According to press reports, employees of Belize Sugar Industries (BSI) have voted to accept a bid from American Sugar Refiners (ASR) to take a majority shareholding in the company. The proposed agreement involves ASR settling BSI’s external debt (US$6.2 million) and outstanding dividends to employees (US$5.2 million), investing US$40 million in factory modernisation and a further US$20 million in cane field development.
According to representatives of the Belize government, the deal will result in a ‘huge injection of resources into the industry’. However, Belize sugar farmers remain interested in taking a shareholding in BSI (see Agritrade article ‘Debate intensifies over expansion of Belize Sugar Industry share ownership’, 6 October 2011). The government remains open to this, offering to sell part of its remaining shareholding in BSI to sugar cane farmers collectively.
The deal with BSI is expected to be finalised on 30 June 2012.
ASR is the owner of Tate & Lyle’s sugar division, the purchaser and processors of raw cane sugar exported from Belize to the EU. Tate & Lyle also has an outstanding commitment to convert its entire direct consumption sugar range to fair-trade. Given the growing competition between Tate & Lyle and British Sugar on the UK fair-trade sugar market, it remains to be seen whether the purchase of shares in BSI by ASR will provide a boost to fair-trade certification in Belize. During discussions in 2011 with the Jamaican sugar sector, representatives of Tate and Lyle sugar had suggested that assistance could be given with fair-trade certification if a multi-annual marketing agreement were concluded (see Agritrade article ‘Tate & Lyle seeking long-term sugar supply arrangement’, 5 July 2011).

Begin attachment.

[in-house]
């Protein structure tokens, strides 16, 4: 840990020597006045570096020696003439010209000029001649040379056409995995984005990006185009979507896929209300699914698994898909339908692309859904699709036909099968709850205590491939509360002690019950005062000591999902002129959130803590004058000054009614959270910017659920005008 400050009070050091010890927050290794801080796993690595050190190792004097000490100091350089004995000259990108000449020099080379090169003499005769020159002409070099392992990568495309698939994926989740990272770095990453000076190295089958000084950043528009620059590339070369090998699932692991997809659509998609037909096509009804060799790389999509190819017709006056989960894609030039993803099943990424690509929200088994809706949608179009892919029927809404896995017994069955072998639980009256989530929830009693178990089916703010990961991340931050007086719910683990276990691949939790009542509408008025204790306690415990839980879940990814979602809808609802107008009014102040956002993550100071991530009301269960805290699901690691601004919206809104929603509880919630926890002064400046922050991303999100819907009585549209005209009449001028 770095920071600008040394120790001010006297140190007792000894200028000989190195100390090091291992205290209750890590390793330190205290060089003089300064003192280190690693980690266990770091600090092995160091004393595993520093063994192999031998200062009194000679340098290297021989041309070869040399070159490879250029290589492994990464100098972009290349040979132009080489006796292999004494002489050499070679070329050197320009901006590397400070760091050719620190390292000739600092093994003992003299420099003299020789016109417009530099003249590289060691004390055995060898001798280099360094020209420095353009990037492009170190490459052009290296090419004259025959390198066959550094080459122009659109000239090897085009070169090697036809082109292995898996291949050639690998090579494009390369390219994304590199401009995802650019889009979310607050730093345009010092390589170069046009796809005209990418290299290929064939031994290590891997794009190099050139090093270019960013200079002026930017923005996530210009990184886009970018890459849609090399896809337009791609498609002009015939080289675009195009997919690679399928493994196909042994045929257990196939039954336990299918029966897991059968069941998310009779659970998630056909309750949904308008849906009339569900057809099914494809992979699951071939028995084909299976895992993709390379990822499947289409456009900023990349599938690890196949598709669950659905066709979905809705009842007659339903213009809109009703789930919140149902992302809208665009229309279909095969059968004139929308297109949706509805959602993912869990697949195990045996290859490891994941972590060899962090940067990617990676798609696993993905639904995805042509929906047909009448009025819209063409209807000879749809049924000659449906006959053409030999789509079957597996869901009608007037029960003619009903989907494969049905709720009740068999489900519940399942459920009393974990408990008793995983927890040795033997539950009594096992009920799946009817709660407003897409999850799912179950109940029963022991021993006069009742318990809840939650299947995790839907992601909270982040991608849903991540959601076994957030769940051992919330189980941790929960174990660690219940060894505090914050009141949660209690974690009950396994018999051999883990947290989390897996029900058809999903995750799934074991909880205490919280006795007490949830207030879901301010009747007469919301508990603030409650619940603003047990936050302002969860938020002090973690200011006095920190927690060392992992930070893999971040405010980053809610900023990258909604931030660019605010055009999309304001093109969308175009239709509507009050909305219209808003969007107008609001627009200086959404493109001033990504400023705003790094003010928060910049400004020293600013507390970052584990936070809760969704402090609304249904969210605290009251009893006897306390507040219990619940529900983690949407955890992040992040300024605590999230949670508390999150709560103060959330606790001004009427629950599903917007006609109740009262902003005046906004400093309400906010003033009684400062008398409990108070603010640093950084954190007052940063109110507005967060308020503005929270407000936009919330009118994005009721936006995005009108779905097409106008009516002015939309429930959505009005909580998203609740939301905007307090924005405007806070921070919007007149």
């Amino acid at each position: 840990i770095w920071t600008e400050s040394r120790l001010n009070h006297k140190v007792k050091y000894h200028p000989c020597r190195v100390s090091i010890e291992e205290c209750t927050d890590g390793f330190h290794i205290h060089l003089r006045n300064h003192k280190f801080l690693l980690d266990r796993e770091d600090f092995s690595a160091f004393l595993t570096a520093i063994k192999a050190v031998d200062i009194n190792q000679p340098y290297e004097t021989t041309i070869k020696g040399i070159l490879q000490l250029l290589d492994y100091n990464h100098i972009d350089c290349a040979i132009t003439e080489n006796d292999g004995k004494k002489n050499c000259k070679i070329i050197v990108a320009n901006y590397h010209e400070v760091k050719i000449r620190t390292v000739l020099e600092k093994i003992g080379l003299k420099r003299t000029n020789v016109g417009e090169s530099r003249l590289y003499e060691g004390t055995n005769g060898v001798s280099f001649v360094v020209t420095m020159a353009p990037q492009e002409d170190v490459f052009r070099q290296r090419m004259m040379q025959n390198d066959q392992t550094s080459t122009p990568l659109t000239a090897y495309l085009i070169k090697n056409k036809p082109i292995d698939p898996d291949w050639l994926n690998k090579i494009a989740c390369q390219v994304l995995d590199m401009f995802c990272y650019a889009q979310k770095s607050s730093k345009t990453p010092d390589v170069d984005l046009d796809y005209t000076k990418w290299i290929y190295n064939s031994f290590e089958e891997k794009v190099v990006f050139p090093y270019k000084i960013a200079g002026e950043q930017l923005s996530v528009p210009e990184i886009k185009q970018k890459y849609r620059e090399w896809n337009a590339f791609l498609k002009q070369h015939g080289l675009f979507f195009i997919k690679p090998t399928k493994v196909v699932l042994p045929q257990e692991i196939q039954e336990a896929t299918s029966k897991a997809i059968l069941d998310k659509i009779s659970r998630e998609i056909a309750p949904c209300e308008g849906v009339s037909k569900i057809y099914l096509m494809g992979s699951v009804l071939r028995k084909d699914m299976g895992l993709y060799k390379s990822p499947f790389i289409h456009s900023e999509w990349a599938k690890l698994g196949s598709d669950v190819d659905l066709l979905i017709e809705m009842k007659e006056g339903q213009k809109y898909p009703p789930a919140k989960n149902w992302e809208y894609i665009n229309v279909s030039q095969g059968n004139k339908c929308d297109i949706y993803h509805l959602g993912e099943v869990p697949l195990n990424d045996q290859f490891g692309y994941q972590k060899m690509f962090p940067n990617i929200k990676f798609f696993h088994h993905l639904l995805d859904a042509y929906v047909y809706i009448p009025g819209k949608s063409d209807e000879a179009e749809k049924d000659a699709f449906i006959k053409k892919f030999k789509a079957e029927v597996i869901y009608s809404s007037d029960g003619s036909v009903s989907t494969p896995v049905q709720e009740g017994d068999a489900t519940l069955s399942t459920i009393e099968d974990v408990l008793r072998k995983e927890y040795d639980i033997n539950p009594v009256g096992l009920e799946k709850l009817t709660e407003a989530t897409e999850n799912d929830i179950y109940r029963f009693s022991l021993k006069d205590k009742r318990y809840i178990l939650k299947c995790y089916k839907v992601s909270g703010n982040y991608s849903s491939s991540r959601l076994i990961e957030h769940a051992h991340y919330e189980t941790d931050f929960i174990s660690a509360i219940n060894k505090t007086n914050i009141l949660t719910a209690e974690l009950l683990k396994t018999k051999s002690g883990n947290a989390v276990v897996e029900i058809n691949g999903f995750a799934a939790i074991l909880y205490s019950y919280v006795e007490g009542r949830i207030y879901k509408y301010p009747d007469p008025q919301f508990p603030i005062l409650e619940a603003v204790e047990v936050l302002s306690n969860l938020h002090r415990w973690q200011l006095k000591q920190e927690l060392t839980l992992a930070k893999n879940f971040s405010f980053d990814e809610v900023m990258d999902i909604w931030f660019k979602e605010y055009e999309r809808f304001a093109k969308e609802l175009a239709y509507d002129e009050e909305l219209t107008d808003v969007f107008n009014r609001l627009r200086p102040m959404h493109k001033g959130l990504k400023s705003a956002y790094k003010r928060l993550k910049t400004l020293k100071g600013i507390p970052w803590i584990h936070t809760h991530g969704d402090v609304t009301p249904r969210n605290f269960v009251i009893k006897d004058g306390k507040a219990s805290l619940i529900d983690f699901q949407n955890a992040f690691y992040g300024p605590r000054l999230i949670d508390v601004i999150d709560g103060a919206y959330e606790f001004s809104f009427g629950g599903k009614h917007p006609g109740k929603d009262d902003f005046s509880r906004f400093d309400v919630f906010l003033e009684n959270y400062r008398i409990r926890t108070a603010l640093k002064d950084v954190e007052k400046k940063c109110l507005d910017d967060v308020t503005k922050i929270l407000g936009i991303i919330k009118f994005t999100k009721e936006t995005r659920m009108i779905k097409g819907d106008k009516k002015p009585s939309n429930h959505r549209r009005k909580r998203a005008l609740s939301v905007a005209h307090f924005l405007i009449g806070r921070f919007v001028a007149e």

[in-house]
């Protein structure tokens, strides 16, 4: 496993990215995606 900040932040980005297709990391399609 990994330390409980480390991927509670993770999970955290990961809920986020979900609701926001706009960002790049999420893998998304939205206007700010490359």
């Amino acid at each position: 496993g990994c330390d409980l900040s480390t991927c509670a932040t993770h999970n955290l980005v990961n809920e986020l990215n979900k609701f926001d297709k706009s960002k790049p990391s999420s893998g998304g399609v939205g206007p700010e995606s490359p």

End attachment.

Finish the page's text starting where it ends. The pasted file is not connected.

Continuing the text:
The decision by ASR to take shares in BSI can be seen in part as a response to British Sugar’s growing ownership interest in sugar milling operations in Southern Africa, in countries which are currently the main ACP sources of supply for fair-trade sugar (in both Malawi and Zambia, via the 51% stake in Illovo owned by British sugar’s parent company Associated British Foods).
The vertical integration of European sugar companies with sugar milling companies across the ACP raises important issues related to the transparency of the functioning of ACP–EU sugar supply chains. This may well be an issue to which the Belize Cane Farmers Association and the government of Belize need to pay close attention, as the last of the price guarantees for ACP raw sugar are phased out from 1 October 2012 and prices to be paid for ACP raw sugar will be determined by the functioning of market forces.